Taiwan: An interview with politician and heavy metal frontman Freddy Lim on music and censorship

The intertwining nature of music and politics is nothing new. Tom Morello, former Rage Against the Machine guitarist, has been raging against corruption and inept politicians for years. Bernie Sanders, influenced by folk greats like Pete Seeger and Bob Dylan, released an EP of covers with the help of fellow Vermont artists and politicians in 1987. Even former US Secretary of State Condoleezza Rice, a classically trained performer since her adolescent years, played piano alongside Aretha Franklin in Philadelphia in 2010. However, the words “Taiwanese parliament” and “death metal” are not a combination most are familiar with. Freddy Lim, frontman of one of Asia’s most popular heavy-metal bands, Chthonic, is out to change that.

Lim recently won a seat in parliament representing the New Power Party and defeating Chinese Nationalist Party (KMT) member Lin Yu-fang, who had held his seat for 20 years. The election saw an end to KMT control, with Tsai Ing-wen, the Democratic Progress Party, becoming Taiwan’s first female president. Lim, a longtime human rights activist, served as president of Taiwan’s Amnesty International branch from 2010 until 2014. Lim’s unconventional persona — performing in excessive face paint and flaunting tattooed biceps — has been attractive to the country’s youth, who have been receptive to Lim’s political activism around gay rights, government transparency and environmental issues.

Index on Censorship had the chance to discuss Lim’s outlook on Taiwanese politics and the power of music.

Index: What are your biggest goals for your term? Which do you hope to accomplish first?

Lim: I hope that during my term, we are able to deepen the democracy in Taiwan. Within the next four years, I hope we are able to correct a lot of things, including fixing our current referendum laws, reworking our impeachment laws so we can actually vote a public official out of office. I’m hoping to help complete the improvement our legislature through reform — to allow our legislators to be able to conduct investigations when they need to, also to allow the legislature to be monitored by citizens, and to give the legislature the ability to monitor the government.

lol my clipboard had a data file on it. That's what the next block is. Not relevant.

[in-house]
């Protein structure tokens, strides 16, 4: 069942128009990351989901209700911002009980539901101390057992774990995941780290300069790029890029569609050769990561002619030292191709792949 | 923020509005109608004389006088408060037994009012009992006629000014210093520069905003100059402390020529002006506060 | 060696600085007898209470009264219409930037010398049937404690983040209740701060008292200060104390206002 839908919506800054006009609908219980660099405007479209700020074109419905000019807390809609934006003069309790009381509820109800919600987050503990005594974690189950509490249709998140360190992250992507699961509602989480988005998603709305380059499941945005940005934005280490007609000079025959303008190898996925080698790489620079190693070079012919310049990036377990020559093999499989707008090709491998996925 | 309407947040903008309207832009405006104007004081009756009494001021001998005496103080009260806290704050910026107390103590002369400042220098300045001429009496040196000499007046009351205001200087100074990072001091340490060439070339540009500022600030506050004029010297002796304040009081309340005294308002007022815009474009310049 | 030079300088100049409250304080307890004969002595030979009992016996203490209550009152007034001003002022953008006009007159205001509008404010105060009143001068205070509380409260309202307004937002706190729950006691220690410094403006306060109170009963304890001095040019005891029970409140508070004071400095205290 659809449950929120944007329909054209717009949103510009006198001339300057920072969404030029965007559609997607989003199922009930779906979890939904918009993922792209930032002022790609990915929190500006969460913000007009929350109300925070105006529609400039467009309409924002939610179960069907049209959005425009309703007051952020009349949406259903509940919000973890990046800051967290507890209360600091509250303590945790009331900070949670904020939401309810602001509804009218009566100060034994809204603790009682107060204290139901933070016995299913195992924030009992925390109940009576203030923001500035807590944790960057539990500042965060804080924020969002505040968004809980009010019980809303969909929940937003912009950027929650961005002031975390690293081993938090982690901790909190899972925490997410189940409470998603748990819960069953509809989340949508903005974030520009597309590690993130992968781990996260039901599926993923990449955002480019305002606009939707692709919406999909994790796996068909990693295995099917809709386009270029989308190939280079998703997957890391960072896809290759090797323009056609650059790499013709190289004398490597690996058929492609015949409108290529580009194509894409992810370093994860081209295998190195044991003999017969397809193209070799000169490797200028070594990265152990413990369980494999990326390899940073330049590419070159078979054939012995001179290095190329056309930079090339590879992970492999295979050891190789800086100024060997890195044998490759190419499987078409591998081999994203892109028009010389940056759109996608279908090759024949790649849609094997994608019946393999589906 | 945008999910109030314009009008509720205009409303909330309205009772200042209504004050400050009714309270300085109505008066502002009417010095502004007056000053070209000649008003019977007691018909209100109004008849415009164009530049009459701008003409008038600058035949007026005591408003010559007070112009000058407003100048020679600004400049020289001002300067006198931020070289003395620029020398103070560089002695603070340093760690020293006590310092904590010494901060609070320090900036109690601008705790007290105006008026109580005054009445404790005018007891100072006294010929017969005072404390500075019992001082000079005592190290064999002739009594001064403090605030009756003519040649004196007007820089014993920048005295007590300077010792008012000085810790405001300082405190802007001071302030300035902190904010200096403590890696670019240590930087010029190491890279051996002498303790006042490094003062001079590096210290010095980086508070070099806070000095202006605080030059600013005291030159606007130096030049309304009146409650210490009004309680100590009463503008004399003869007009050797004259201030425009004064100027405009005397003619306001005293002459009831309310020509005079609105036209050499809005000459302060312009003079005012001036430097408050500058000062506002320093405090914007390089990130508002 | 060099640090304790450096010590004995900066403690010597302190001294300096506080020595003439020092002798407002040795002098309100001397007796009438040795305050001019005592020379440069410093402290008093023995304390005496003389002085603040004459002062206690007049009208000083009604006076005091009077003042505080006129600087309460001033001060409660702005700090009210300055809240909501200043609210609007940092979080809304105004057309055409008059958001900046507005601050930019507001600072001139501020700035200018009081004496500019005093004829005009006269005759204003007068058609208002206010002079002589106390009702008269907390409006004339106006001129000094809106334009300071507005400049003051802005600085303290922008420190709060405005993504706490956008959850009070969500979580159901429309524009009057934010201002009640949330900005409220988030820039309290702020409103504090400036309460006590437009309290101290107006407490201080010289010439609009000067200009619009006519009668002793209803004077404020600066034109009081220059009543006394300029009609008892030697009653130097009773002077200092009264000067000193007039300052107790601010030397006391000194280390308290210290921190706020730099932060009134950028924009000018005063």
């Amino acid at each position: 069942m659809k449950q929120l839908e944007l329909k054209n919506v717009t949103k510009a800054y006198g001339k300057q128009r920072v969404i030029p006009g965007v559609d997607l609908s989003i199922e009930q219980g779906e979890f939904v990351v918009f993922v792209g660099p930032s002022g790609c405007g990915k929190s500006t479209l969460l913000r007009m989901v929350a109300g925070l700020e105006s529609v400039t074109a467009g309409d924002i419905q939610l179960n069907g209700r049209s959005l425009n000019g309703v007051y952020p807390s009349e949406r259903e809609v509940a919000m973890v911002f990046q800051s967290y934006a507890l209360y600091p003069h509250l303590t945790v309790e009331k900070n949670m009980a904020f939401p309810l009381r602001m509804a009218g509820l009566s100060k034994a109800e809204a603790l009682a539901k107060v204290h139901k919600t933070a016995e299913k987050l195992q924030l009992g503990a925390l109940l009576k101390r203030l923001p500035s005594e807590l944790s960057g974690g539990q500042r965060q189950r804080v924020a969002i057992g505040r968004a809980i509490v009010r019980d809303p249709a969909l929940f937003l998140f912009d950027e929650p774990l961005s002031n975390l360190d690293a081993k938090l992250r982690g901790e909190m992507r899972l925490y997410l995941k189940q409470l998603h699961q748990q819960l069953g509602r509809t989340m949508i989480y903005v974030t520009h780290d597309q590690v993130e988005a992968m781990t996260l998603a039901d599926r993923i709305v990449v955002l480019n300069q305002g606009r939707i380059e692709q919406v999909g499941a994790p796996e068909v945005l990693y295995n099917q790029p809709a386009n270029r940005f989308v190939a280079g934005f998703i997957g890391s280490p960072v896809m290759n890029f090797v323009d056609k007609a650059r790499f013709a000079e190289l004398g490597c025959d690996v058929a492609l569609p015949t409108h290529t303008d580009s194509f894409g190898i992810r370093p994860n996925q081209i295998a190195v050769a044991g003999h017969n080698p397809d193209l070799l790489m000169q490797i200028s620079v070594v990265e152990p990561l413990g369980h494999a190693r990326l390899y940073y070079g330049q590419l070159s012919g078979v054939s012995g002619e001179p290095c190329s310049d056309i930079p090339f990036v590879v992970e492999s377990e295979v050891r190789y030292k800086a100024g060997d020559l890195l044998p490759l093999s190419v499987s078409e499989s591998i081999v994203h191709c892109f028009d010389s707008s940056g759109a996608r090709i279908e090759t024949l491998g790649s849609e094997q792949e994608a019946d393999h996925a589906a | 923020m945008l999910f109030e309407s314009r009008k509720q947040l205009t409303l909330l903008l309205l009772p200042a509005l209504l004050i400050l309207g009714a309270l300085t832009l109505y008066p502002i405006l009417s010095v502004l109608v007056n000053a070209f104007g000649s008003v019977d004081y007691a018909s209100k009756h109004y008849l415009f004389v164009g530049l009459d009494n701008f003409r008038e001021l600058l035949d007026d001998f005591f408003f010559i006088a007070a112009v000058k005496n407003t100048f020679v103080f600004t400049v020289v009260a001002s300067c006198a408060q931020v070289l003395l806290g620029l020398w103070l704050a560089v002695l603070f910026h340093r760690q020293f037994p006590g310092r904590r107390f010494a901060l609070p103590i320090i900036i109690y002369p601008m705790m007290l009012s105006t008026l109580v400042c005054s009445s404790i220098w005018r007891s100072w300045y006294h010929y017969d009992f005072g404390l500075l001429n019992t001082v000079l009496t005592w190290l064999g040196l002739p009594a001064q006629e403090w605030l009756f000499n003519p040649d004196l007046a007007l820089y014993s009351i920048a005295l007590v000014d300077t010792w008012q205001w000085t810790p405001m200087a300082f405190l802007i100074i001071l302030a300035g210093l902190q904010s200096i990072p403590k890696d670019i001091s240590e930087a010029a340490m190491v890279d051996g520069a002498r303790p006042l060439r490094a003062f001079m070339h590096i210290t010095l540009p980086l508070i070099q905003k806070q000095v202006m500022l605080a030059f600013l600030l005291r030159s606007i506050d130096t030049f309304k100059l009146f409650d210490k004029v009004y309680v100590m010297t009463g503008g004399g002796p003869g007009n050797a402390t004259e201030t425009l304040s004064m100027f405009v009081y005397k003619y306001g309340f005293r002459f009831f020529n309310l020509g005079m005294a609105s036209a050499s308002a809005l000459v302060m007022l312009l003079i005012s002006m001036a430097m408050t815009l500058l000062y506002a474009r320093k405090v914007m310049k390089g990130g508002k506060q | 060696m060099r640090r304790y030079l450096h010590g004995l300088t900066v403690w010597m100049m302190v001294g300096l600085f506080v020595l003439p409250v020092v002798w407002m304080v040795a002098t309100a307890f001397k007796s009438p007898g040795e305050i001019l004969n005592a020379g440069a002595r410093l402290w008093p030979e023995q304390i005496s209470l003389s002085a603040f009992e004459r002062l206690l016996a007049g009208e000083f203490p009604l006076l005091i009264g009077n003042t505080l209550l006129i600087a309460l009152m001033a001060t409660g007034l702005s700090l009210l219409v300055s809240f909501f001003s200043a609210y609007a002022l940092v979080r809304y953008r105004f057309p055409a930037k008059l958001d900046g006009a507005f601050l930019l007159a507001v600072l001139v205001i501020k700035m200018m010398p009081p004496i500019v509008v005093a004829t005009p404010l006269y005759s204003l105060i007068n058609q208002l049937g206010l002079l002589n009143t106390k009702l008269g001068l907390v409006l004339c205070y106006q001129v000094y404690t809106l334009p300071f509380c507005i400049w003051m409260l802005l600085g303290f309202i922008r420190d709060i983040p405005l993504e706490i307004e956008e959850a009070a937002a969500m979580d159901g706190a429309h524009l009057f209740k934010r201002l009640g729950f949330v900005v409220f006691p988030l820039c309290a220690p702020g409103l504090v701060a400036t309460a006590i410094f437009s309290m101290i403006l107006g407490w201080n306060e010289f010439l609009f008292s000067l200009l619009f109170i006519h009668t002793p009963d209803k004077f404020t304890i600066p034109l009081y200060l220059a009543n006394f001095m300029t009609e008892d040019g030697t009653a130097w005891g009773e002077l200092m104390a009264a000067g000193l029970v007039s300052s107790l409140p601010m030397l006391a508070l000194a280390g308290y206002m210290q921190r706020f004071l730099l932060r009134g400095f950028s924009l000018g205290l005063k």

Index: How do you think music breaks down suppression and censorship in the world? In Taiwan?

Lim: Music is a very special medium. It can break through barriers of language as well as socioeconomic barriers that stem from differing backgrounds and upbringing. It’s also softer, it’s different from preaching, so I think it has a special power to break through boundaries. So, for example, in China they have extensive censorship of the internet, they are prohibited from viewing YouTube and Facebook and a lot of different other methods of coming into contact with various types of important information. But now they’ve found ways around that, to find out the information that they want. And within all of this information, I think music is very special, because through music — for our Chinese fans at least, a lot of them find out about Taiwanese history through listening to Chthonic’s music. It’s different from a lecture, reading theoretical books or just learning from history lessons to get to know Taiwan’s current state. A lot of the Chinese fans that I know came to know Taiwan’s history and came to understand it through Chthonic’s music.

Index: What are the pressures in speaking about taboo subjects like being less reliant on China?